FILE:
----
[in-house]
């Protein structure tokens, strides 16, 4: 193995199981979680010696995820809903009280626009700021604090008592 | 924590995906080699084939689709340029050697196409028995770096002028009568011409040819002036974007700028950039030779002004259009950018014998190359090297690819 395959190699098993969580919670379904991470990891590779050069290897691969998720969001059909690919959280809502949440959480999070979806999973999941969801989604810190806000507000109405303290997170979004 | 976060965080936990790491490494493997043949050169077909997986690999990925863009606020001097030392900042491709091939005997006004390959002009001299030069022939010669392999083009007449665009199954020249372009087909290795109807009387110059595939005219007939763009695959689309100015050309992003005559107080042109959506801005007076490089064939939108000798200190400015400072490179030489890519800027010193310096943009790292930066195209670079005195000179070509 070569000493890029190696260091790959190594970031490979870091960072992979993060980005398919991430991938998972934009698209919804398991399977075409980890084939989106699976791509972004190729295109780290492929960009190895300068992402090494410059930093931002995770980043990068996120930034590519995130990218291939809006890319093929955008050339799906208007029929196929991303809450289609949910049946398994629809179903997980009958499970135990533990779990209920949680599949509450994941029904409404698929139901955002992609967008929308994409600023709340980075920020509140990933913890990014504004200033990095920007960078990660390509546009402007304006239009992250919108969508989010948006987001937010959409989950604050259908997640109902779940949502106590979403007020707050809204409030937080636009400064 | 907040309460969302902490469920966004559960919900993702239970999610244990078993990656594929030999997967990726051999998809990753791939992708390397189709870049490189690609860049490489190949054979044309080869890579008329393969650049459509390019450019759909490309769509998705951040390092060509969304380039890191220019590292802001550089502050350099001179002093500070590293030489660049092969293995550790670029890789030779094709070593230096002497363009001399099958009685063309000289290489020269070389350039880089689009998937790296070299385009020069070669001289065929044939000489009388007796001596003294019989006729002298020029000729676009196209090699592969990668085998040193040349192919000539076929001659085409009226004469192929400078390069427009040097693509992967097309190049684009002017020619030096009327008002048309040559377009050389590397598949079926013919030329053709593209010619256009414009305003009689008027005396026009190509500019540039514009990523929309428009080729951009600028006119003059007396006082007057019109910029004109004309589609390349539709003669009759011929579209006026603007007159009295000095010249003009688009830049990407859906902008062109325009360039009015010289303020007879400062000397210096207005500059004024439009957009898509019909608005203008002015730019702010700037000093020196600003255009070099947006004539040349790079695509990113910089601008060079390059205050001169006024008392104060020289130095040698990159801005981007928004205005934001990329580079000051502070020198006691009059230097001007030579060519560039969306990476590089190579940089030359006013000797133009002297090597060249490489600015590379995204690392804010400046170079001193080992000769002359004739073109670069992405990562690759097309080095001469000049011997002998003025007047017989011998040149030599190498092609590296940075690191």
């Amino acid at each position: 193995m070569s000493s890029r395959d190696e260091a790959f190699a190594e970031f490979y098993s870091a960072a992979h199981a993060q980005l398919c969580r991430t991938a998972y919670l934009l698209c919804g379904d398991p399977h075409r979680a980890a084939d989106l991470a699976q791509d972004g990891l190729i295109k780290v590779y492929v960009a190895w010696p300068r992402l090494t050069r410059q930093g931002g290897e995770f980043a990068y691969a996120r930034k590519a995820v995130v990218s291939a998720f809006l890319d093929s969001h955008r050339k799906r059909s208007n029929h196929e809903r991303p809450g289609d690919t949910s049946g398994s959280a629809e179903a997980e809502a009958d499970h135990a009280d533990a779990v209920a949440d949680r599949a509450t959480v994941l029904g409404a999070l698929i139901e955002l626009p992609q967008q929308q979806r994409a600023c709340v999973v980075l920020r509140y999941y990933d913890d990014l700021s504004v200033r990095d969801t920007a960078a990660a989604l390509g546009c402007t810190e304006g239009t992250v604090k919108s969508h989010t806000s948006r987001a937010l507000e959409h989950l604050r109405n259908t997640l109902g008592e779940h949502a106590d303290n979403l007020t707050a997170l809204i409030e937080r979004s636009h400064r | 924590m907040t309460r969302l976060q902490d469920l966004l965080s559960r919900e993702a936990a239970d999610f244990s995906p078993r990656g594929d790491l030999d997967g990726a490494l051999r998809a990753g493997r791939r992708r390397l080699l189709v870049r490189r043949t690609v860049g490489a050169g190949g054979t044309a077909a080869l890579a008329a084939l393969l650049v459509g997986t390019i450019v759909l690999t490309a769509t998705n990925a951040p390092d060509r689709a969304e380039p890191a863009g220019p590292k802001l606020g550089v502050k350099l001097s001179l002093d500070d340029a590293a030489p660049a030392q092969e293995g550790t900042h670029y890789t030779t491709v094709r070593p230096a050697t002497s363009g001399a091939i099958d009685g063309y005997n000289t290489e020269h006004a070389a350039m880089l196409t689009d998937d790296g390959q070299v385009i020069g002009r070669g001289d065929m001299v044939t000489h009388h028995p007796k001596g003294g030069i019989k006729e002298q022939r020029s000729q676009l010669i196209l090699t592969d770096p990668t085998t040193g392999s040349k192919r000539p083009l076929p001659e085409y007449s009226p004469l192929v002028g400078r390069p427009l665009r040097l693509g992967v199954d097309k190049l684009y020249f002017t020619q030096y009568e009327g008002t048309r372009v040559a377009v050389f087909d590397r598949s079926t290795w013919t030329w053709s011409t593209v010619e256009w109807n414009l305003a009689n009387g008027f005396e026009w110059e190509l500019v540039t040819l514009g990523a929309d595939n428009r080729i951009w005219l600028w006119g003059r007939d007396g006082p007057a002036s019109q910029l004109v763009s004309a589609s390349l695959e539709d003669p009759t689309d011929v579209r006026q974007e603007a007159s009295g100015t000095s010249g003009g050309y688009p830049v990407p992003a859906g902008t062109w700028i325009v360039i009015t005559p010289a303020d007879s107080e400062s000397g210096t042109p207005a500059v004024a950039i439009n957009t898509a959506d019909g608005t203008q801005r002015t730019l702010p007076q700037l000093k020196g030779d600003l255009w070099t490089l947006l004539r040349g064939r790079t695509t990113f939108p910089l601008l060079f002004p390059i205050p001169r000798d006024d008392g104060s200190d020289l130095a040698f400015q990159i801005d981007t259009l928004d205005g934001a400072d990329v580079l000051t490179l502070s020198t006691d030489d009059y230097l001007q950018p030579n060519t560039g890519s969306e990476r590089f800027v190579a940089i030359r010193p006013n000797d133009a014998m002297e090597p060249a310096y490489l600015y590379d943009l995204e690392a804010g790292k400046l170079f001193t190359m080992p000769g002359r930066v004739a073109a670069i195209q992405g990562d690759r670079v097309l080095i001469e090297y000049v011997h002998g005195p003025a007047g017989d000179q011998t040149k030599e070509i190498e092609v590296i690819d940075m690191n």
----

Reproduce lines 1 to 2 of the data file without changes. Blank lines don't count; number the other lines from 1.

[in-house]
């Protein structure tokens, strides 16, 4: 193995199981979680010696995820809903009280626009700021604090008592 | 924590995906080699084939689709340029050697196409028995770096002028009568011409040819002036974007700028950039030779002004259009950018014998190359090297690819 395959190699098993969580919670379904991470990891590779050069290897691969998720969001059909690919959280809502949440959480999070979806999973999941969801989604810190806000507000109405303290997170979004 | 976060965080936990790491490494493997043949050169077909997986690999990925863009606020001097030392900042491709091939005997006004390959002009001299030069022939010669392999083009007449665009199954020249372009087909290795109807009387110059595939005219007939763009695959689309100015050309992003005559107080042109959506801005007076490089064939939108000798200190400015400072490179030489890519800027010193310096943009790292930066195209670079005195000179070509 070569000493890029190696260091790959190594970031490979870091960072992979993060980005398919991430991938998972934009698209919804398991399977075409980890084939989106699976791509972004190729295109780290492929960009190895300068992402090494410059930093931002995770980043990068996120930034590519995130990218291939809006890319093929955008050339799906208007029929196929991303809450289609949910049946398994629809179903997980009958499970135990533990779990209920949680599949509450994941029904409404698929139901955002992609967008929308994409600023709340980075920020509140990933913890990014504004200033990095920007960078990660390509546009402007304006239009992250919108969508989010948006987001937010959409989950604050259908997640109902779940949502106590979403007020707050809204409030937080636009400064 | 907040309460969302902490469920966004559960919900993702239970999610244990078993990656594929030999997967990726051999998809990753791939992708390397189709870049490189690609860049490489190949054979044309080869890579008329393969650049459509390019450019759909490309769509998705951040390092060509969304380039890191220019590292802001550089502050350099001179002093500070590293030489660049092969293995550790670029890789030779094709070593230096002497363009001399099958009685063309000289290489020269070389350039880089689009998937790296070299385009020069070669001289065929044939000489009388007796001596003294019989006729002298020029000729676009196209090699592969990668085998040193040349192919000539076929001659085409009226004469192929400078390069427009040097693509992967097309190049684009002017020619030096009327008002048309040559377009050389590397598949079926013919030329053709593209010619256009414009305003009689008027005396026009190509500019540039514009990523929309428009080729951009600028006119003059007396006082007057019109910029004109004309589609390349539709003669009759011929579209006026603007007159009295000095010249003009688009830049990407859906902008062109325009360039009015010289303020007879400062000397210096207005500059004024439009957009898509019909608005203008002015730019702010700037000093020196600003255009070099947006004539040349790079695509990113910089601008060079390059205050001169006024008392104060020289130095040698990159801005981007928004205005934001990329580079000051502070020198006691009059230097001007030579060519560039969306990476590089190579940089030359006013000797133009002297090597060249490489600015590379995204690392804010400046170079001193080992000769002359004739073109670069992405990562690759097309080095001469000049011997002998003025007047017989011998040149030599190498092609590296940075690191």